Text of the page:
That's a powerful and profound statement right there. It really stuck with me and totally applied in my month alone. On the one hand, it was really enabling and empowering to be able to change the system. We ate what we wanted (it was still good food, just what I wanted) and did what we wanted (zoo, museums, etc.) It wasn't that we didn't do these things when my wife is here but the point is, there's just one less adult voting. It felt like things went more smoothly, probably because any debates happened in my own head. It was nice to just decide things.
On the down side, there's no one around to brainstorm with. And there's no break at 3am. Or 4am. Or 5:30am. I don't know how single parents get a break, especially if they don't have family to lean on.
If it works, keep it. If it doesn't, change it
Now that the wife is back, we're going to look at some of the systems that I came up with and combine them with the existing ones that she had going. The goal is for neither of us to burn out doing our jobs. I think each person in a partnership tends to get hyper-focused on the task in front of them and forget the stresses on the other partner. Both of us have jobs that "never stop." We can't turn off and focus on something else just because it’s after 5pm. I really enjoyed my time with the boys as a single parent, and hope I never have to do it again any time soon!
The Customers (Kids) Don't Care
Another fascinating part to this was the complete ambivalence and amazing resilience of the children. While they were sad after Mommy was gone, a few days later "the new normal" become clear and they were back to business. I was a wreck, of course, but the kids didn't miss a beat. Their inherent wonderful "childish selfishness" remains intact, as it should. "What? Mom's gone? Ok, so are you the one making sandwiches now? Service! There's only one waiter in this lousy restaurant?"
I appreciated that my wife didn't just fly in, raise the landing gear and immediately take over the whole ecosystem. The boys and I had a good thing going and found a kind of equilibrium. A snotty nosed, wrinkled clothed, uncombed equilibrium, but equilibrium nonetheless. (Dad's skills lie elsewhere. Their pants were on straight 85% of the time, so I take full credit for that success!) My wife recognized that she was returning to a new house with new rules and we have spent the last few days talking about what worked, what didn't and what things we discovered while she was gone that we might want to keep.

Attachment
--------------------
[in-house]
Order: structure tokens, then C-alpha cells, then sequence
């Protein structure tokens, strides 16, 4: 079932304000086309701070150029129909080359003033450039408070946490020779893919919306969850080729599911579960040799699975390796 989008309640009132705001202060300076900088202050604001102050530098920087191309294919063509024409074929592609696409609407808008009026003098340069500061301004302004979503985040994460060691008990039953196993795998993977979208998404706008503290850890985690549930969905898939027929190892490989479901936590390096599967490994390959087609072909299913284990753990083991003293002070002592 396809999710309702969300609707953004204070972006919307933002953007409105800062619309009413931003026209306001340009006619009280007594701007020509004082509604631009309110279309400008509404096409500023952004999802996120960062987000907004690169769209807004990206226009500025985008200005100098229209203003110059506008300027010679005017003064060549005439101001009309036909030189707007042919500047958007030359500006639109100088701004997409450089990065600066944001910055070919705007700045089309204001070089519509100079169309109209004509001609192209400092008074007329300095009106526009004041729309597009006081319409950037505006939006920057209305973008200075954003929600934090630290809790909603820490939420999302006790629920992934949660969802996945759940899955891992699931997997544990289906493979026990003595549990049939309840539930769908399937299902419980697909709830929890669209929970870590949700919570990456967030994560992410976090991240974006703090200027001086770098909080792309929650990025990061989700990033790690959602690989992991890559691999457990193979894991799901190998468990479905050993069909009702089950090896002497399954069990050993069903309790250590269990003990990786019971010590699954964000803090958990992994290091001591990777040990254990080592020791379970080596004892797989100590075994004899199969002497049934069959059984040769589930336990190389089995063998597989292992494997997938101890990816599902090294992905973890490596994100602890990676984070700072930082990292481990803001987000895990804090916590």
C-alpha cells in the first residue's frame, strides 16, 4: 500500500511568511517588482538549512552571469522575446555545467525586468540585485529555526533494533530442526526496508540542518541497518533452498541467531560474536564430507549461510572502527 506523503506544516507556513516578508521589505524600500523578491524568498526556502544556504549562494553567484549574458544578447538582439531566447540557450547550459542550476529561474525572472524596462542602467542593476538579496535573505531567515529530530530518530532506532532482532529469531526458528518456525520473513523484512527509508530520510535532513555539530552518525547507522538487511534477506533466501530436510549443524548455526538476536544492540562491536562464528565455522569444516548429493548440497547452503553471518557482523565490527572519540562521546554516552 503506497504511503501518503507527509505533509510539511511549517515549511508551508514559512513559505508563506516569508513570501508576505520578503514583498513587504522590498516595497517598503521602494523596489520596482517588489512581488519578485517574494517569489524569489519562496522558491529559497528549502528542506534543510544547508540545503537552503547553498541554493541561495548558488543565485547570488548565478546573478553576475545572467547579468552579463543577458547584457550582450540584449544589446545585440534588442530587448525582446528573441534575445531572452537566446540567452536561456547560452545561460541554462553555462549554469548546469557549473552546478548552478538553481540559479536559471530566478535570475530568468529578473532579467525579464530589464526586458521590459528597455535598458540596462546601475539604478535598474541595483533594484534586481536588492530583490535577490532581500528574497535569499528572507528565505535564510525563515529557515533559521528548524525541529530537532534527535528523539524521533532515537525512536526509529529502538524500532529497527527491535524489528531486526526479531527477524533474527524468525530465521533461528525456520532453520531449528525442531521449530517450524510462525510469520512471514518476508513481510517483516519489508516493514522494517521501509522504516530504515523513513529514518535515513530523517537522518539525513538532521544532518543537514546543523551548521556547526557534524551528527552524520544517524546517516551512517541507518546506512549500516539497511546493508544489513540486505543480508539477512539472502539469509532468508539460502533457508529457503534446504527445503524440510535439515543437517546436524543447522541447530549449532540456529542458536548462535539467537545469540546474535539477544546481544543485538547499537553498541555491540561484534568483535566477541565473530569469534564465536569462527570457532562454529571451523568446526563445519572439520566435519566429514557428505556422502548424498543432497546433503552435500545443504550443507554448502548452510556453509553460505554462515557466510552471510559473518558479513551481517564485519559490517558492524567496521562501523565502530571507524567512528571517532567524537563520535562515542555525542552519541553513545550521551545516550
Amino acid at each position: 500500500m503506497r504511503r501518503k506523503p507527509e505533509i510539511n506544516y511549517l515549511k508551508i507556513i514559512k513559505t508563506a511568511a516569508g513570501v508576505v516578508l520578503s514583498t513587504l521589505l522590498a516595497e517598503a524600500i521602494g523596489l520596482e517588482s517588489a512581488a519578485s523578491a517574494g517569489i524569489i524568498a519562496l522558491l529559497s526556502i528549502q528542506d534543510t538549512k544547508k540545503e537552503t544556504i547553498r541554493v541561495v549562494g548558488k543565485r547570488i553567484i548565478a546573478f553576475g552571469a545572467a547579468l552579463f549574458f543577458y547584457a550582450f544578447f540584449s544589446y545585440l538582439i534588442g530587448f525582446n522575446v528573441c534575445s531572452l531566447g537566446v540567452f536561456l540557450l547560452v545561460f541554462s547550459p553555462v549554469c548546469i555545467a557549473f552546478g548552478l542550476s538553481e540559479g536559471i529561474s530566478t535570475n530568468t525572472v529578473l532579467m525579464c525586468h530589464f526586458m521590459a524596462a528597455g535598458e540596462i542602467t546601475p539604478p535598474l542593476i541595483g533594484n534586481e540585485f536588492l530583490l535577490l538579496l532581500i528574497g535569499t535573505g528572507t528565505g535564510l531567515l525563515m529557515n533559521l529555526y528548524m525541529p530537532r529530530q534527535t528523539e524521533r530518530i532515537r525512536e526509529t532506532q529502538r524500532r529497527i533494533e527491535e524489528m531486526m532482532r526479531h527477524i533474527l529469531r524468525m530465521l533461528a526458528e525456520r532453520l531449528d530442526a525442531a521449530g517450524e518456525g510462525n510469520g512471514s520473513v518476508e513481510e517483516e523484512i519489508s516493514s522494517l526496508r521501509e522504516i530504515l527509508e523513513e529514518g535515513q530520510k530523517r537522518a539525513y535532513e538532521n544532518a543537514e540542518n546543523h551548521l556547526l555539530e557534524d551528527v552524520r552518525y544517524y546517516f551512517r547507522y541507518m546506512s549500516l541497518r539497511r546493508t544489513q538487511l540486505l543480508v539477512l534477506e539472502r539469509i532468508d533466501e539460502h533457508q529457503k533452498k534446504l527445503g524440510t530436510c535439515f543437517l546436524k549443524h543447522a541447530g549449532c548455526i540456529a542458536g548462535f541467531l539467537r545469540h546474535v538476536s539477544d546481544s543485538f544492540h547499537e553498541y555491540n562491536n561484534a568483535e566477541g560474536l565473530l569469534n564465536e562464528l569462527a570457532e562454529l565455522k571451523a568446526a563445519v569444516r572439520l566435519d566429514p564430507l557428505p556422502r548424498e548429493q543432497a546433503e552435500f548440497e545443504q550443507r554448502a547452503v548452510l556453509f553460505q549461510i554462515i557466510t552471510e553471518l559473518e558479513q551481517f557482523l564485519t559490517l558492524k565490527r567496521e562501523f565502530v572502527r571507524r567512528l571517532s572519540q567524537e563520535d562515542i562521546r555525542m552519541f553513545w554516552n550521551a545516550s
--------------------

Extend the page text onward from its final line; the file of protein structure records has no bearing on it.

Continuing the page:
Walk a Mile
It's certainly hard to be judgmental of any single parent when you've been one. We've all seen a single mom or dad walking around and wondered "where's the other partner?" Well, who knows, maybe in Africa, but you can bet that the one left is working hard.
I was explaining how college degrees work to the kids as we drove my a university this morning.
Me: "...Well, Mommy has a Master's Degree, she's very smart."
3: "Where is it?"
3: "The master."
Me: "It's on the wall in the office."
3: "Why don't you have one of those smartie things that mommy has?"
This made me remember that my wife has taken time off from one career to make the kids her career for a few years. I definitely understand my wife's job better after this month.
Behind every great man is a woman who is not impressed. - Me on twitter
Now I just need to figure out how to get her to do my job for a month so she'll appreciate how hard it is to tweet and restart Outlook! ;)